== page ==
New IRS Rules Govern Audits of Partnerships and LLCs Treated as Partnerships
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New IRS Rules Govern Audits of Partnerships and LLCs Treated as Partnerships: You May Need to Revise Your Entity’s Governing Documents

1/29/2018 | By: David N. Milner, Esq. & Asher Rubinstein, Esq. | GDB 2018 Winter Newsletter
Effective for partnership tax years beginning after December 31, 2017, the IRS has adopted new rules which apply to audits of income tax returns filed by partnerships, limited partnerships and limited liability companies treated as partnerships for tax purposes (all of which are referred to in this article as partnerships).  These new audit rules are important because they have the potential to expose those who were not partners during the tax year being audited to the tax errors and liabilities of the partnership, which, under the prior rules, would have been the responsibility of those who were partners during the year under audit.
Under the old rules, if the IRS determined that taxable income had been incorrectly decided, the amount of the IRS adjustment would be allocated to each partner using that partner’s profit sharing percentage for the year in question.  The partner would then file an amended return (or the IRS would do so for him) and pay any additional income tax that may have been due (or receive a refund if the IRS’ determination was that income had been underreported by the partnership).       
The new rules provide that the additional tax will be determined at the partnership level by applying the highest corporate income tax rate for the year in which the adjustment is made (not the highest rate for the year under review.)  The tax will be payable by the partnership, effectively reducing the amount of distributions that will be available to the partners for the year of the adjustment.  There will be no impact on those who were partners during the year being audited who had the “benefit” of the adjustment who are no longer partners.
The new rules also require that the partnership designate a “partnership representative” who will have the sole authority to act on behalf of the partnership in an IRS proceeding.  This includes the audit, the appeal and any tax or other court proceeding.  In the past, while partnerships were required to designate a “tax matters partner,” the IRS was required to notify each of the partners of the audit and to open an audit of each of the partners’ income tax return.  The other partners had the ability to participate in the audit.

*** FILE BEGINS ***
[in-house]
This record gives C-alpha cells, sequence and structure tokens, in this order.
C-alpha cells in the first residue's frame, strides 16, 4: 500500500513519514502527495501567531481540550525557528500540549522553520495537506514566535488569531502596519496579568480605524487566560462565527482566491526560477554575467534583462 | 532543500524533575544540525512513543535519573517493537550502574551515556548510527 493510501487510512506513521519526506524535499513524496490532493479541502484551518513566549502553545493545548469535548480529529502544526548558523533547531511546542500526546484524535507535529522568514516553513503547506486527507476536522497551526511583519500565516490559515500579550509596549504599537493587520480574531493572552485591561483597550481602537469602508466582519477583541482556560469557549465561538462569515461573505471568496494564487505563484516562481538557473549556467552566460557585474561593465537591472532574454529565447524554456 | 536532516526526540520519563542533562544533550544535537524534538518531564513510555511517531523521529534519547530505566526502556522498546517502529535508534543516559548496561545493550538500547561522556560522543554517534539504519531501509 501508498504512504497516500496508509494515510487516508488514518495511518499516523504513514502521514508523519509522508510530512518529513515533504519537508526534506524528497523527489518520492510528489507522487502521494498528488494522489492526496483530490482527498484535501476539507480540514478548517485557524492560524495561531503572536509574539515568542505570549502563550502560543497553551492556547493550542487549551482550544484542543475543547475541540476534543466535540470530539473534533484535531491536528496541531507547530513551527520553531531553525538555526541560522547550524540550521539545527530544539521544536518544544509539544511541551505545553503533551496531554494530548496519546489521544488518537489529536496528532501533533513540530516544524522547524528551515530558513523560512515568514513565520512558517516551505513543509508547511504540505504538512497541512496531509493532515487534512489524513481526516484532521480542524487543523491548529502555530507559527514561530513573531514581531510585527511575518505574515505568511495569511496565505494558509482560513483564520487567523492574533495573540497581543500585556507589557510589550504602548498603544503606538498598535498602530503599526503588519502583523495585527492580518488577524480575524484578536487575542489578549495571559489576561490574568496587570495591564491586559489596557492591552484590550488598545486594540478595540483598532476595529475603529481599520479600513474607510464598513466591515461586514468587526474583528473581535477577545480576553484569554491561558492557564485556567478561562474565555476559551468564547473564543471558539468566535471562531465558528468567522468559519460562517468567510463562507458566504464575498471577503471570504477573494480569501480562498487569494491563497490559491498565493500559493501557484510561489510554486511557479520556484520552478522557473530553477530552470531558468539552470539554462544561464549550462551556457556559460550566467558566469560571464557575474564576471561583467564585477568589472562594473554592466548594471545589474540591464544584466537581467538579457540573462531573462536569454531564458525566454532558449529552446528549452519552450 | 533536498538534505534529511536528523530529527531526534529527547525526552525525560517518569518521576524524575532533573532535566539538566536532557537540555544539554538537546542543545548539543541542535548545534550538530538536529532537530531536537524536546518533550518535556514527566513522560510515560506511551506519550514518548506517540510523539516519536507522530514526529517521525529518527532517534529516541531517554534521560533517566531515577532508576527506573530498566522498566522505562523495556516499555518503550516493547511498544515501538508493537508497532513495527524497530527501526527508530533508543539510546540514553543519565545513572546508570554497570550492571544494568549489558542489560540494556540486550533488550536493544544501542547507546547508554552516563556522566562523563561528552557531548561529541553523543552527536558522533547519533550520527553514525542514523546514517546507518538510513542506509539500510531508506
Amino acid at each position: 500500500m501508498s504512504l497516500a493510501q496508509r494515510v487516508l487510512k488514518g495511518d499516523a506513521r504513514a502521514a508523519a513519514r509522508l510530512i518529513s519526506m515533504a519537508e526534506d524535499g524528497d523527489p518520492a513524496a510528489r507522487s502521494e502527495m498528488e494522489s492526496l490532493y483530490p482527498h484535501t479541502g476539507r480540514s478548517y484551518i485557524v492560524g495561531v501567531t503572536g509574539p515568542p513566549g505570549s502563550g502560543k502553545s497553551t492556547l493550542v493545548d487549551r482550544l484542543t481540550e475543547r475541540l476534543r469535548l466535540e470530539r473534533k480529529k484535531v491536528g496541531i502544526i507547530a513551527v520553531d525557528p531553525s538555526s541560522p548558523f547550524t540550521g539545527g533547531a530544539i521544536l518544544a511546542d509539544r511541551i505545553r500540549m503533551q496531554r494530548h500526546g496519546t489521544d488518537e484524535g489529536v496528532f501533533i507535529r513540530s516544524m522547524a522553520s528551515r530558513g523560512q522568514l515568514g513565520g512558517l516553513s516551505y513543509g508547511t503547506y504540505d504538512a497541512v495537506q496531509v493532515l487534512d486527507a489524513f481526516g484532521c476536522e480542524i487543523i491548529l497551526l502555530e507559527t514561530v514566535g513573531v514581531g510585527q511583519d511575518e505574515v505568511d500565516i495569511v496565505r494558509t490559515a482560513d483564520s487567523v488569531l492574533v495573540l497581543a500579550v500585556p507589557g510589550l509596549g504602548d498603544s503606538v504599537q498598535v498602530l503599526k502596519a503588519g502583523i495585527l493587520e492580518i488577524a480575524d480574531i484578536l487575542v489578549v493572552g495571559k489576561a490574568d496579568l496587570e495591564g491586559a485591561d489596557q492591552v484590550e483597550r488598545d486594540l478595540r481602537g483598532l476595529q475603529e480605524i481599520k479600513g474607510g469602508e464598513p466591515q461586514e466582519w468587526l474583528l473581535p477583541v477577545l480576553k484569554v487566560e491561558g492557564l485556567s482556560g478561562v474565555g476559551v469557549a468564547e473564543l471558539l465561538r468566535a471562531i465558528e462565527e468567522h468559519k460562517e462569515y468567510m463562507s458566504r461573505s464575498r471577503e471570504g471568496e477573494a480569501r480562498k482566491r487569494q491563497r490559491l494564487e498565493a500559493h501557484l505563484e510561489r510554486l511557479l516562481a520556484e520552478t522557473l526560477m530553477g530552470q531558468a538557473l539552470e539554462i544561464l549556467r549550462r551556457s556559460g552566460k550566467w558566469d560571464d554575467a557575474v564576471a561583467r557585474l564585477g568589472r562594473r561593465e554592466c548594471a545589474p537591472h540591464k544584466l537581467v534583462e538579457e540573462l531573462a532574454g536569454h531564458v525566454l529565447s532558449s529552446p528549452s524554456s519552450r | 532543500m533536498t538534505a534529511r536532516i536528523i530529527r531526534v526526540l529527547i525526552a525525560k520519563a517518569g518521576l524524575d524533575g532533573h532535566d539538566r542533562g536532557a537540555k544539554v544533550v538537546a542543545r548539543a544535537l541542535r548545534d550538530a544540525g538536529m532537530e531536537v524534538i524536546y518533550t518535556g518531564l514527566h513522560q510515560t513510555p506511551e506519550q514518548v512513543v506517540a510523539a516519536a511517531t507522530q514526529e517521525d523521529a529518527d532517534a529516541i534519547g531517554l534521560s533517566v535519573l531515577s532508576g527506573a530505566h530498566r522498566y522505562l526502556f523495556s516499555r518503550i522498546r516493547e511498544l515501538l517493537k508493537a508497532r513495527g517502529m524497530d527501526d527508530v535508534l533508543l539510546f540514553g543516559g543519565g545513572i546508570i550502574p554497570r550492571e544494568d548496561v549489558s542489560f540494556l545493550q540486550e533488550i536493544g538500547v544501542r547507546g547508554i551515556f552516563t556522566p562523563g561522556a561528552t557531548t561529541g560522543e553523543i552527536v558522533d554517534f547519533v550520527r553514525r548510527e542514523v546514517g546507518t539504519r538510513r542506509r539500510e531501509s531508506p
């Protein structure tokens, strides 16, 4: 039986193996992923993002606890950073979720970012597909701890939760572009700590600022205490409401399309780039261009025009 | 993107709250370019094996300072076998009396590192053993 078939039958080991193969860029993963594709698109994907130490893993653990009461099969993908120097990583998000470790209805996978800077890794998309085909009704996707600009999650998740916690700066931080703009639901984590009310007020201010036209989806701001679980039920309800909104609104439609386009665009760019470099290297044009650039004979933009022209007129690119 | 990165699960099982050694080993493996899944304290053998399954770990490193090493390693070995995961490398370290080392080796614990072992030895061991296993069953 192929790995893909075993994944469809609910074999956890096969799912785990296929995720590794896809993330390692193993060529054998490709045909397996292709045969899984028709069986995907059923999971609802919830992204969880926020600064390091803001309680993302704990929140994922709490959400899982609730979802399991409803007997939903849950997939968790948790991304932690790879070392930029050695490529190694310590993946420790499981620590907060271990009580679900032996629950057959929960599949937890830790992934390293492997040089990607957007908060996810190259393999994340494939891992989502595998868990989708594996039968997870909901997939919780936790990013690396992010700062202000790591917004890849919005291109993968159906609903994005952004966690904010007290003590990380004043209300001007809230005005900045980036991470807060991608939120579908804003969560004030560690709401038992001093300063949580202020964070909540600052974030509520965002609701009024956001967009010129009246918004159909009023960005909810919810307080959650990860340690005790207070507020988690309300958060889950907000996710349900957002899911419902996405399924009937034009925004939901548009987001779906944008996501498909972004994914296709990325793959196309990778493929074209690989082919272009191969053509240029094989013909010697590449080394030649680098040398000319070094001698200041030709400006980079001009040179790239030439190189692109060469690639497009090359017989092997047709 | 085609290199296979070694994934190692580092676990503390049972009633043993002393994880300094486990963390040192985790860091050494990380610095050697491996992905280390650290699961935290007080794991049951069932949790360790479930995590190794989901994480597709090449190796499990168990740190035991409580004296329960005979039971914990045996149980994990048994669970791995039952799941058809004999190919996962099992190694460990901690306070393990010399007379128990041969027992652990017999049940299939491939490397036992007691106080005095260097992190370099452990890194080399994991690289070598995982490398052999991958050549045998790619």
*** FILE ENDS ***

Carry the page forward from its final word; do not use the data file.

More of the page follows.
There are ways that partnerships can avoid the new rules in whole or in part:

  • Partnerships that are required to issue 100 or fewer Schedule K-1s whose partners consist entirely of individuals, estates of deceased partners, C corporations or S corporations (however, each of the shareholders of the S corporation must be a “qualified partner” and will be counted in determining the number of partners who are required to receive a Schedule K-1) can annually elect to “opt-out” of the new rules when the partnership files its partnership income tax return.   The old rules will apply to partnerships that opt-out. 
  • Partnerships that do not opt-out can elect to “push-out” the adjustment to their partners.  Partnerships that elect to do so must make the election within 45 days after the date of the notice of the final partnership adjustment.  Partnerships making a “push-out” election must compute a “safe-harbor” income tax amount that the partner can elect to pay as opposed to including the adjustment on the partner’s tax return and paying the tax calculated to be due.  

Partners of partnerships should consider the following:

  • Amending the partnership’s governing documents to require that:
    • The partnership “opt-out” if permitted, or in the alternative, the partnership will “push-out” any adjustments.
    • New partners be indemnified by the partnership and former partners against any negative tax consequences or cash flow that may result from audits or assessments of tax returns filed before they became partners. 
  • Conversion of the partnership into a corporation that elects to be taxed as an S-corporation.   
  • Selecting a “partnership representative” and agreeing upon a method of replacing the person so designated. 
We would be pleased to review your existing partnership agreements and limited liability company operating agreements in order to respond to the new rules or counsel you as to the creation of these agreements in light of the new rules.